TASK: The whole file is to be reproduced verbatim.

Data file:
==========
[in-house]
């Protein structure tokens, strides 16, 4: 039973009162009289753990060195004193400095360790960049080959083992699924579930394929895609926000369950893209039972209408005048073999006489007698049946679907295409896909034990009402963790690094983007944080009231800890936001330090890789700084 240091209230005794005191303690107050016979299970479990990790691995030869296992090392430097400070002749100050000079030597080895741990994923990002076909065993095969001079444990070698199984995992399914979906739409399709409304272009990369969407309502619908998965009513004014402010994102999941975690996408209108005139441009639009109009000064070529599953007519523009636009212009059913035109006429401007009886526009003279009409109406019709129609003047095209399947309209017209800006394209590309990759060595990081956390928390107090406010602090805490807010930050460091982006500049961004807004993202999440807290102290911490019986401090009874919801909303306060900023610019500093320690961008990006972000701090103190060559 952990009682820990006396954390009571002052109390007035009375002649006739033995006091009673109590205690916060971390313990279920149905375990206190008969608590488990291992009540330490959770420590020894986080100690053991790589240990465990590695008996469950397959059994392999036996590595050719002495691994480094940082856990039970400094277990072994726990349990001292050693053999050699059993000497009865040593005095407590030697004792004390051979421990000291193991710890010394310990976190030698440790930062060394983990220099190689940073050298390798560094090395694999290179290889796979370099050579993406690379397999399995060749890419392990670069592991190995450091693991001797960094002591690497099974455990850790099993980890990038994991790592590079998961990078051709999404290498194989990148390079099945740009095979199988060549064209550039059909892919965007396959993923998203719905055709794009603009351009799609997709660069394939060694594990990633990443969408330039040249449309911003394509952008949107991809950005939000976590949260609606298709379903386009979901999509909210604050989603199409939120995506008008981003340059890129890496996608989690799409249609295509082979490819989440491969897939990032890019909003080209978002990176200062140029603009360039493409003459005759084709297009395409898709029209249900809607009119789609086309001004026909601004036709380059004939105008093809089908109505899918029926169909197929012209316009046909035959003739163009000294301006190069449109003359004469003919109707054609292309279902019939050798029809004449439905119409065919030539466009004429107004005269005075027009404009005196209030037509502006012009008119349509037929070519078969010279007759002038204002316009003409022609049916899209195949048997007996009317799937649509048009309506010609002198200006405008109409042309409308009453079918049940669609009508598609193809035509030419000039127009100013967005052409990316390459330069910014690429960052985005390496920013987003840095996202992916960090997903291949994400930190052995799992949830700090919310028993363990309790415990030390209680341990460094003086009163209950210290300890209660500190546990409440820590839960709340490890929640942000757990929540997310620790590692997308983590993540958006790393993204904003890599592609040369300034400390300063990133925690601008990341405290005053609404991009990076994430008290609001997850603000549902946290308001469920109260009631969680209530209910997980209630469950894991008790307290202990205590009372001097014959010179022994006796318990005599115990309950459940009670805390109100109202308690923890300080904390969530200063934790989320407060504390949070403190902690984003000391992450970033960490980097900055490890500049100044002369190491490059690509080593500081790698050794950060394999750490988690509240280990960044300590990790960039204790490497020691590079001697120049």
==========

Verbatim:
[in-house]
């Protein structure tokens, strides 16, 4: 039973009162009289753990060195004193400095360790960049080959083992699924579930394929895609926000369950893209039972209408005048073999006489007698049946679907295409896909034990009402963790690094983007944080009231800890936001330090890789700084 240091209230005794005191303690107050016979299970479990990790691995030869296992090392430097400070002749100050000079030597080895741990994923990002076909065993095969001079444990070698199984995992399914979906739409399709409304272009990369969407309502619908998965009513004014402010994102999941975690996408209108005139441009639009109009000064070529599953007519523009636009212009059913035109006429401007009886526009003279009409109406019709129609003047095209399947309209017209800006394209590309990759060595990081956390928390107090406010602090805490807010930050460091982006500049961004807004993202999440807290102290911490019986401090009874919801909303306060900023610019500093320690961008990006972000701090103190060559 952990009682820990006396954390009571002052109390007035009375002649006739033995006091009673109590205690916060971390313990279920149905375990206190008969608590488990291992009540330490959770420590020894986080100690053991790589240990465990590695008996469950397959059994392999036996590595050719002495691994480094940082856990039970400094277990072994726990349990001292050693053999050699059993000497009865040593005095407590030697004792004390051979421990000291193991710890010394310990976190030698440790930062060394983990220099190689940073050298390798560094090395694999290179290889796979370099050579993406690379397999399995060749890419392990670069592991190995450091693991001797960094002591690497099974455990850790099993980890990038994991790592590079998961990078051709999404290498194989990148390079099945740009095979199988060549064209550039059909892919965007396959993923998203719905055709794009603009351009799609997709660069394939060694594990990633990443969408330039040249449309911003394509952008949107991809950005939000976590949260609606298709379903386009979901999509909210604050989603199409939120995506008008981003340059890129890496996608989690799409249609295509082979490819989440491969897939990032890019909003080209978002990176200062140029603009360039493409003459005759084709297009395409898709029209249900809607009119789609086309001004026909601004036709380059004939105008093809089908109505899918029926169909197929012209316009046909035959003739163009000294301006190069449109003359004469003919109707054609292309279902019939050798029809004449439905119409065919030539466009004429107004005269005075027009404009005196209030037509502006012009008119349509037929070519078969010279007759002038204002316009003409022609049916899209195949048997007996009317799937649509048009309506010609002198200006405008109409042309409308009453079918049940669609009508598609193809035509030419000039127009100013967005052409990316390459330069910014690429960052985005390496920013987003840095996202992916960090997903291949994400930190052995799992949830700090919310028993363990309790415990030390209680341990460094003086009163209950210290300890209660500190546990409440820590839960709340490890929640942000757990929540997310620790590692997308983590993540958006790393993204904003890599592609040369300034400390300063990133925690601008990341405290005053609404991009990076994430008290609001997850603000549902946290308001469920109260009631969680209530209910997980209630469950894991008790307290202990205590009372001097014959010179022994006796318990005599115990309950459940009670805390109100109202308690923890300080904390969530200063934790989320407060504390949070403190902690984003000391992450970033960490980097900055490890500049100044002369190491490059690509080593500081790698050794950060394999750490988690509240280990960044300590990790960039204790490497020691590079001697120049």